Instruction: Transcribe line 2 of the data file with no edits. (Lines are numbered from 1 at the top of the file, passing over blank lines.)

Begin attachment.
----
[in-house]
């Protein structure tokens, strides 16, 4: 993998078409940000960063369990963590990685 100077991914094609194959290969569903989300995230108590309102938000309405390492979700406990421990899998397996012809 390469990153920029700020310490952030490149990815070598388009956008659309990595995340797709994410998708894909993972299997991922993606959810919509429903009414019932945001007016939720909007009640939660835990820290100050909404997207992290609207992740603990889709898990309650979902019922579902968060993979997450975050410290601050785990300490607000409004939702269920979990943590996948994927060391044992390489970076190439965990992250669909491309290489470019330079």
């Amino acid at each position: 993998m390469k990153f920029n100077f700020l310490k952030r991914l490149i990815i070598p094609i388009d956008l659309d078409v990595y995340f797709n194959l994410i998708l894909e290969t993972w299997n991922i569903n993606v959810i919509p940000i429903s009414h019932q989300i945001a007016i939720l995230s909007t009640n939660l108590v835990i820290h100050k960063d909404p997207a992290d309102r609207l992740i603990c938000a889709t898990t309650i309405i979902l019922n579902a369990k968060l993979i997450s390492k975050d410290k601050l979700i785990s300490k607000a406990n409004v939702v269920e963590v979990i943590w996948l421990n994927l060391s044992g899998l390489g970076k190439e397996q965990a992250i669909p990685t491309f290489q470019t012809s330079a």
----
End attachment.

């Protein structure tokens, strides 16, 4: 993998078409940000960063369990963590990685 100077991914094609194959290969569903989300995230108590309102938000309405390492979700406990421990899998397996012809 390469990153920029700020310490952030490149990815070598388009956008659309990595995340797709994410998708894909993972299997991922993606959810919509429903009414019932945001007016939720909007009640939660835990820290100050909404997207992290609207992740603990889709898990309650979902019922579902968060993979997450975050410290601050785990300490607000409004939702269920979990943590996948994927060391044992390489970076190439965990992250669909491309290489470019330079």